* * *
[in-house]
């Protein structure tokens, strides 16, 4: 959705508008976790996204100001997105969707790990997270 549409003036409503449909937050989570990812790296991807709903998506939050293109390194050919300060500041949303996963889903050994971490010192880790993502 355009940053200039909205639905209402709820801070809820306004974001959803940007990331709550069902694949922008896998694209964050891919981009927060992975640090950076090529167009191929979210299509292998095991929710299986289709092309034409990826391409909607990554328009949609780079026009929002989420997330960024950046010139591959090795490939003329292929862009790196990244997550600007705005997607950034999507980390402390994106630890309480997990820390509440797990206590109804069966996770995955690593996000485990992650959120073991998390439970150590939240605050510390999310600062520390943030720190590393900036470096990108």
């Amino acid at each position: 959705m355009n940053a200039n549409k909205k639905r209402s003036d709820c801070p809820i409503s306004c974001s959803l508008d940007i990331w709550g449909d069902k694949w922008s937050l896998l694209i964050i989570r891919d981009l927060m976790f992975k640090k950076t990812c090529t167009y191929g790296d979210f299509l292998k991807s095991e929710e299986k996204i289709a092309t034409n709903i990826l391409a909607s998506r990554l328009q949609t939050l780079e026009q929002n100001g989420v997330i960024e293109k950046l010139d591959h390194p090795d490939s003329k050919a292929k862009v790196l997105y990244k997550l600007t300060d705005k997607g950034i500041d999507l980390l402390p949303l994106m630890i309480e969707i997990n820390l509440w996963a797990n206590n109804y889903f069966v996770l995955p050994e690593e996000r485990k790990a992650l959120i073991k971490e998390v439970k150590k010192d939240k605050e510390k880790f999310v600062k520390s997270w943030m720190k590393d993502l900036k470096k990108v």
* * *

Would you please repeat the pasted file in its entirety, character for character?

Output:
[in-house]
């Protein structure tokens, strides 16, 4: 959705508008976790996204100001997105969707790990997270 549409003036409503449909937050989570990812790296991807709903998506939050293109390194050919300060500041949303996963889903050994971490010192880790993502 355009940053200039909205639905209402709820801070809820306004974001959803940007990331709550069902694949922008896998694209964050891919981009927060992975640090950076090529167009191929979210299509292998095991929710299986289709092309034409990826391409909607990554328009949609780079026009929002989420997330960024950046010139591959090795490939003329292929862009790196990244997550600007705005997607950034999507980390402390994106630890309480997990820390509440797990206590109804069966996770995955690593996000485990992650959120073991998390439970150590939240605050510390999310600062520390943030720190590393900036470096990108």
């Amino acid at each position: 959705m355009n940053a200039n549409k909205k639905r209402s003036d709820c801070p809820i409503s306004c974001s959803l508008d940007i990331w709550g449909d069902k694949w922008s937050l896998l694209i964050i989570r891919d981009l927060m976790f992975k640090k950076t990812c090529t167009y191929g790296d979210f299509l292998k991807s095991e929710e299986k996204i289709a092309t034409n709903i990826l391409a909607s998506r990554l328009q949609t939050l780079e026009q929002n100001g989420v997330i960024e293109k950046l010139d591959h390194p090795d490939s003329k050919a292929k862009v790196l997105y990244k997550l600007t300060d705005k997607g950034i500041d999507l980390l402390p949303l994106m630890i309480e969707i997990n820390l509440w996963a797990n206590n109804y889903f069966v996770l995955p050994e690593e996000r485990k790990a992650l959120i073991k971490e998390v439970k150590k010192d939240k605050e510390k880790f999310v600062k520390s997270w943030m720190k590393d993502l900036k470096k990108v």